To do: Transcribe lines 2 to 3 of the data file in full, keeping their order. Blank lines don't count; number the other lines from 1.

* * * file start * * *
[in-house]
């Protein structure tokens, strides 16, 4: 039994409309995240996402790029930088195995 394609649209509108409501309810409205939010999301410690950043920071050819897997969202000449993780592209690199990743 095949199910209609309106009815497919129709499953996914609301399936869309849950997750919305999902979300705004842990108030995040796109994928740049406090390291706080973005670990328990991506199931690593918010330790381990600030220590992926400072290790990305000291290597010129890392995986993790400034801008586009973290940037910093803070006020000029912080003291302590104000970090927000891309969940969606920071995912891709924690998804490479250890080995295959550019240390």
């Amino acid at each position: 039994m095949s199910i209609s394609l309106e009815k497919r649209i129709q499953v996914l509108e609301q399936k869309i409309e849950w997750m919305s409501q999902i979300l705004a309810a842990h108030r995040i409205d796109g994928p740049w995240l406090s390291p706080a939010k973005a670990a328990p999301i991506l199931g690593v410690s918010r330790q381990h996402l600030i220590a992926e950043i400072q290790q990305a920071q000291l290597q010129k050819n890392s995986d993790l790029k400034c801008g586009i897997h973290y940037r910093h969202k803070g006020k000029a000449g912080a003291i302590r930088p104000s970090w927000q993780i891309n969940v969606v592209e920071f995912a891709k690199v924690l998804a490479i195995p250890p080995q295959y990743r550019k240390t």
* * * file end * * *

């Protein structure tokens, strides 16, 4: 039994409309995240996402790029930088195995 394609649209509108409501309810409205939010999301410690950043920071050819897997969202000449993780592209690199990743 095949199910209609309106009815497919129709499953996914609301399936869309849950997750919305999902979300705004842990108030995040796109994928740049406090390291706080973005670990328990991506199931690593918010330790381990600030220590992926400072290790990305000291290597010129890392995986993790400034801008586009973290940037910093803070006020000029912080003291302590104000970090927000891309969940969606920071995912891709924690998804490479250890080995295959550019240390």
């Amino acid at each position: 039994m095949s199910i209609s394609l309106e009815k497919r649209i129709q499953v996914l509108e609301q399936k869309i409309e849950w997750m919305s409501q999902i979300l705004a309810a842990h108030r995040i409205d796109g994928p740049w995240l406090s390291p706080a939010k973005a670990a328990p999301i991506l199931g690593v410690s918010r330790q381990h996402l600030i220590a992926e950043i400072q290790q990305a920071q000291l290597q010129k050819n890392s995986d993790l790029k400034c801008g586009i897997h973290y940037r910093h969202k803070g006020k000029a000449g912080a003291i302590r930088p104000s970090w927000q993780i891309n969940v969606v592209e920071f995912a891709k690199v924690l998804a490479i195995p250890p080995q295959y990743r550019k240390t």